The Corridor with the coats of arms (Corridor with the Rosenbergs\' Coats-of arms), could be entered from the Heraldic room. Its decorations copied the decoration of the hall. The corridor exists to the present time with two well-preserved and restored coats-of-arms of Wilhelm von Rosenberg, coats-of-arms of his first and second wives Kateřina Brunšvická and Žofie von Brandenberg, coats-of-arms of his four sisters and their husbands - Anna von Rosenberg and Jáchym of Hradec, Elisabeth von Rosenberg and Jindřich of Švamberg, Bohunka von Rosenberg and Johann Popel von Lobkowicz the younger, Eva von Rosenberg and Mikuláš Zrinský.
The staircase from the Corridor with coats-of-arms leads into another spacious castle hall, called simply the Palace during the rule of the last Rosenbergs. Nowadays, it is named the Hall of Mirrors. The Hall is situated on the first floor of the northern wing in the IVth courtyard. On the first floor level in the western wing is the former Green room, today\'s Masquerade Hall. The palace and the Green room were mentioned for the first time in the estate inventory of Peter V. von Rosenberg from 1545.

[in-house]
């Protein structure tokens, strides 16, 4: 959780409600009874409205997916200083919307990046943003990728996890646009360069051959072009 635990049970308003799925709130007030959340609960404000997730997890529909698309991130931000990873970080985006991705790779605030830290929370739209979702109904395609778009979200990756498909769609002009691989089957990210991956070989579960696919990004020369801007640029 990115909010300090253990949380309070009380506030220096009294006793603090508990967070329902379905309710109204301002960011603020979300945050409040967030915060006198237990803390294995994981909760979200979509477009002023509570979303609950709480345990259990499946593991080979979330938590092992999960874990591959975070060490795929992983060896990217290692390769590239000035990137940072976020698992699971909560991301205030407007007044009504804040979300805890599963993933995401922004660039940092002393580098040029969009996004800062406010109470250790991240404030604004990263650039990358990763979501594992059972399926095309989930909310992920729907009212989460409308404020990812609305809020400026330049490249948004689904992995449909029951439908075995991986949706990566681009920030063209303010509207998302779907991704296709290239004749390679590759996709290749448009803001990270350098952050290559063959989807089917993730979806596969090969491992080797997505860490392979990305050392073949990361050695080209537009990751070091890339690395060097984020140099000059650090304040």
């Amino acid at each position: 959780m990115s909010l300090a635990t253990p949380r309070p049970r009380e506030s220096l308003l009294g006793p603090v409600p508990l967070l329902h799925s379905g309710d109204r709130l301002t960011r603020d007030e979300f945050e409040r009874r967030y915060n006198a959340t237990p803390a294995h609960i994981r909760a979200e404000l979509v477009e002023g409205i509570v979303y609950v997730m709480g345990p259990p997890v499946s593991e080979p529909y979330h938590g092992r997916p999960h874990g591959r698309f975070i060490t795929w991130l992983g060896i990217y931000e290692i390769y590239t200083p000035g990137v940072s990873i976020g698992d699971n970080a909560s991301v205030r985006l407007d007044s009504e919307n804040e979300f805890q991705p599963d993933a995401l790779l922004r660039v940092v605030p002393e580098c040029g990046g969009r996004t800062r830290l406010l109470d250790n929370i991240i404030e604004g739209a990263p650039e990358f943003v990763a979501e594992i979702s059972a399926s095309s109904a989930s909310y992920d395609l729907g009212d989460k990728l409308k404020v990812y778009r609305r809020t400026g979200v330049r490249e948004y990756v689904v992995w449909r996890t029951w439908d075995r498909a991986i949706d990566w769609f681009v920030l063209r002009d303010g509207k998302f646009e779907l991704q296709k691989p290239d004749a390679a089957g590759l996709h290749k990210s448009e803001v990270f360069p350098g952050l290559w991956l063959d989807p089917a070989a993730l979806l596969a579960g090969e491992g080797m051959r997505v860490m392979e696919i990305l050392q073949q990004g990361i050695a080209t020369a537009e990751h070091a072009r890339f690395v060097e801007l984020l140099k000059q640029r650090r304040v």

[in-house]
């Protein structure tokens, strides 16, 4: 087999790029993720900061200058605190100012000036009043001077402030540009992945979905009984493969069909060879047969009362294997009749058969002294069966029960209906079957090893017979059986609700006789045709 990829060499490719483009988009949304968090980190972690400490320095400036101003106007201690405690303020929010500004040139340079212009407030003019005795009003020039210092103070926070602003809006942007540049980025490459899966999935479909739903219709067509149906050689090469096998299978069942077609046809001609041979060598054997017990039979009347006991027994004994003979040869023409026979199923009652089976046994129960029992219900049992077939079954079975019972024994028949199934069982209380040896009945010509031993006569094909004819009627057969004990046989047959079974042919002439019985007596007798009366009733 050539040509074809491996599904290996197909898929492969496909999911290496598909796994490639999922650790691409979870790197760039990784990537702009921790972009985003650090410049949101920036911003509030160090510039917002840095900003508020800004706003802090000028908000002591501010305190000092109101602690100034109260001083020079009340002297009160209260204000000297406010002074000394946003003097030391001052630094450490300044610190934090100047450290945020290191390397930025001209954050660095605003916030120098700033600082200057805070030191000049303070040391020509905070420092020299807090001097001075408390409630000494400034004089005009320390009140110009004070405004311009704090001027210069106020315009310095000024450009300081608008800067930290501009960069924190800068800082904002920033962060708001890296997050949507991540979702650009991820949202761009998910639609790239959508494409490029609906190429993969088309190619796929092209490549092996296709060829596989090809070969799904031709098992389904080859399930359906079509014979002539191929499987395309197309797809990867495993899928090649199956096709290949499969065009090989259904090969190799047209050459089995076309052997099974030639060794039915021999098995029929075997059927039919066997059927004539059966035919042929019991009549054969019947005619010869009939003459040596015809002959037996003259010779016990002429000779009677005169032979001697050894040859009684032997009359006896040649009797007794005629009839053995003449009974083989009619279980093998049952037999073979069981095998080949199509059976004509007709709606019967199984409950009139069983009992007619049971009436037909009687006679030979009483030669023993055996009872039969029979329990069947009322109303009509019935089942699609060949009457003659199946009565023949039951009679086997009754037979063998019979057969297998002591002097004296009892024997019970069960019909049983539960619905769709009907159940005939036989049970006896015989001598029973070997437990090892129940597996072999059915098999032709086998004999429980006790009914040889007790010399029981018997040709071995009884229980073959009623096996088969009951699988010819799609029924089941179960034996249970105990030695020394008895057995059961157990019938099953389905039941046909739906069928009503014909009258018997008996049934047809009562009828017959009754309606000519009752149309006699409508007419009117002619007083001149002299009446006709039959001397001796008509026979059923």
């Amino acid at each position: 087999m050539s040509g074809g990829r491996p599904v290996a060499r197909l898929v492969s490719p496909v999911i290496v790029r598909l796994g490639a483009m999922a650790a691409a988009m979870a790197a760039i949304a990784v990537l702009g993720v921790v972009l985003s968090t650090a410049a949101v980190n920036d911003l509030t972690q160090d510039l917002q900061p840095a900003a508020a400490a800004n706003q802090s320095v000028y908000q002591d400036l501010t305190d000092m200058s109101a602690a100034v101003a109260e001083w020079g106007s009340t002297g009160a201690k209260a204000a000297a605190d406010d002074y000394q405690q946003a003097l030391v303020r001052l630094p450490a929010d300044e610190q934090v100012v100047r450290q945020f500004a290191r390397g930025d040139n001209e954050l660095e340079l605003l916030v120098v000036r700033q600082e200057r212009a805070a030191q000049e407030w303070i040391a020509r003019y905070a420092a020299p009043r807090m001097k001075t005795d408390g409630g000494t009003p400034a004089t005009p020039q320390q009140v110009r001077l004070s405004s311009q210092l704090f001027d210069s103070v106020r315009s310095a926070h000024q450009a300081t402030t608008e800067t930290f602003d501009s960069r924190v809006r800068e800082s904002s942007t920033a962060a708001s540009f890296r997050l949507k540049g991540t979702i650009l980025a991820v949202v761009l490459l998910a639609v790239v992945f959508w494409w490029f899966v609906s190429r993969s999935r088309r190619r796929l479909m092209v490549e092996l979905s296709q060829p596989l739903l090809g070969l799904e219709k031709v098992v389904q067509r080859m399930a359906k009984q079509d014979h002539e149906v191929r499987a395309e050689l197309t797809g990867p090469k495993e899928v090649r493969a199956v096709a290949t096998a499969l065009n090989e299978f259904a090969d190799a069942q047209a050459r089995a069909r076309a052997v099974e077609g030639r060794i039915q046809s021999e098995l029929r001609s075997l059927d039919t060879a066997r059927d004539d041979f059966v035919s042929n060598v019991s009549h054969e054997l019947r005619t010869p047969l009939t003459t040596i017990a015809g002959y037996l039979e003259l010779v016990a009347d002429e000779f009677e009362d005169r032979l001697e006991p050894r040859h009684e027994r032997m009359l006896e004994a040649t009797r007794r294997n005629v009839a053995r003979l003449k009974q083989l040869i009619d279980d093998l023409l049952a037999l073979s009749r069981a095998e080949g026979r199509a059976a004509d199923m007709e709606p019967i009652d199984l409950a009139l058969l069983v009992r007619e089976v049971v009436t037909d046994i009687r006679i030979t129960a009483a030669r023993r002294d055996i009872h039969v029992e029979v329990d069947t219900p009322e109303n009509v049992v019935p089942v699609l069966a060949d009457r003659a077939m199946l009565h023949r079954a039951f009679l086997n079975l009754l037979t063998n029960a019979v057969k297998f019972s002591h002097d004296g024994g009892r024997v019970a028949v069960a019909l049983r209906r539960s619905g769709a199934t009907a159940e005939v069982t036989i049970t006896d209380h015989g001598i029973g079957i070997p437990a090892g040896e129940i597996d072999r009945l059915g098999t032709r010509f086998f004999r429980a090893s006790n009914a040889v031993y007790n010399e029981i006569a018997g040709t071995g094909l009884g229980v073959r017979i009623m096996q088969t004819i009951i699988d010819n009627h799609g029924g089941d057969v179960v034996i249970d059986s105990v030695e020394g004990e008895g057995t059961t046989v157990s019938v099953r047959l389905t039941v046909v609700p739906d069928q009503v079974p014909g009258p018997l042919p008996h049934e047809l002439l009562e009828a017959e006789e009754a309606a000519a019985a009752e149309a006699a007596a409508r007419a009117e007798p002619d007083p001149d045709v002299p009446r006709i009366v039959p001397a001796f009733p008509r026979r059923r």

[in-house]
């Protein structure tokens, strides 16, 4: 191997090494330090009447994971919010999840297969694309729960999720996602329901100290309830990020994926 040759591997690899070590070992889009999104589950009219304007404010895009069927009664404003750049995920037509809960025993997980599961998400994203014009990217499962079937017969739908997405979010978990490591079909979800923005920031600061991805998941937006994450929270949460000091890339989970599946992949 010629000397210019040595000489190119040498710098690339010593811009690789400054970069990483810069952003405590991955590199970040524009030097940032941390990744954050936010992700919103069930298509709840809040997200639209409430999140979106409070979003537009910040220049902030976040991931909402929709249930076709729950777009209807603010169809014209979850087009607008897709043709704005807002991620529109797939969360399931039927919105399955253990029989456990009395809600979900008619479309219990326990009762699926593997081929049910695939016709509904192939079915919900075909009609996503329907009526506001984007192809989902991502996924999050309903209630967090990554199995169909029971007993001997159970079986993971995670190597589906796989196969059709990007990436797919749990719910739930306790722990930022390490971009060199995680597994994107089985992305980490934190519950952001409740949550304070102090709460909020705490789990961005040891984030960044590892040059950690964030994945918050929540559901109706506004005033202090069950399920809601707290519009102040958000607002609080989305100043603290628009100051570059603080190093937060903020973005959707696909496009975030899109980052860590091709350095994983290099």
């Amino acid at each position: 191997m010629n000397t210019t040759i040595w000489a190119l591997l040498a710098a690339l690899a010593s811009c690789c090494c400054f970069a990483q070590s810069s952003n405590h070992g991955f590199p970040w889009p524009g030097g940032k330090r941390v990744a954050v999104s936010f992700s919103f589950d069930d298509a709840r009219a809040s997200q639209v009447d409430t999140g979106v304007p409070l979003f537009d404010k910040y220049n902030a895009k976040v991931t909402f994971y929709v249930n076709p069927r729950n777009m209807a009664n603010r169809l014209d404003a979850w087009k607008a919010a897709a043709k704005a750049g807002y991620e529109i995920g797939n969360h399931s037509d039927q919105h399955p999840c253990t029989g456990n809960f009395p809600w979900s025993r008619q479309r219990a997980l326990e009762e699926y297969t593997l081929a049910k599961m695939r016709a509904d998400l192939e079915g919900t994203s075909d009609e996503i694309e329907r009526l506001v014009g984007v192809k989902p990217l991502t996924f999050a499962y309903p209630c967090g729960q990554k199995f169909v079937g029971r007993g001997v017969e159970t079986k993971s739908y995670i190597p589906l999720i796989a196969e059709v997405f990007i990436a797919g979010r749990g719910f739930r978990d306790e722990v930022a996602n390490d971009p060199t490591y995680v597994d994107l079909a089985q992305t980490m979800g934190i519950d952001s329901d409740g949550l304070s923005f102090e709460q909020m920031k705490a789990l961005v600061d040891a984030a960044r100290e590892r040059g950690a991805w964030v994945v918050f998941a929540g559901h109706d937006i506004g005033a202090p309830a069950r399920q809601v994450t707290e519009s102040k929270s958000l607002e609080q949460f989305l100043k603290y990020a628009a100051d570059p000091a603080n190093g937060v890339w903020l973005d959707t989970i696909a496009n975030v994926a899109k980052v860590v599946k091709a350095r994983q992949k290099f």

The Royal chamber, a large room with an exquisite bay window outlooking the courtyard and Vltava river, was located on the first floor of the southern wing in the IVth courtyard.
The so-called old Princess\' chambers mentioned for the first time in the above inventory from 1545 could be entered from the southern side of the Corridor with coats-of-arms.
On the second floor of the eastern wing near the Ist courtyard above the ruler\'s chambers were situated Princess\' chambers. Those chambers were accessible either through the staircase leading from the Heraldic room or through the old spiral staircase leading from the ruler\'s chambers and were walled off from the other rooms on the second floor level.
The spiral staircase led from the Pelican room into the two large Imperial chambers situated on the second floor. From the first one the oratory of the castle chapel could be entered. The second chamber connected other rooms on the second floor - the most important were Margraves\' rooms at the end of the southern wing near the IVth courtyard.
From the second Imperial chamber it was possible to pass along an old dining room into the northern and eastern part of the IVth courtyard where, apart from spacious room called "under the roof timbers above the Green room" that was later reconstructed and presently accommodates the art gallery, no interesting rooms were situated.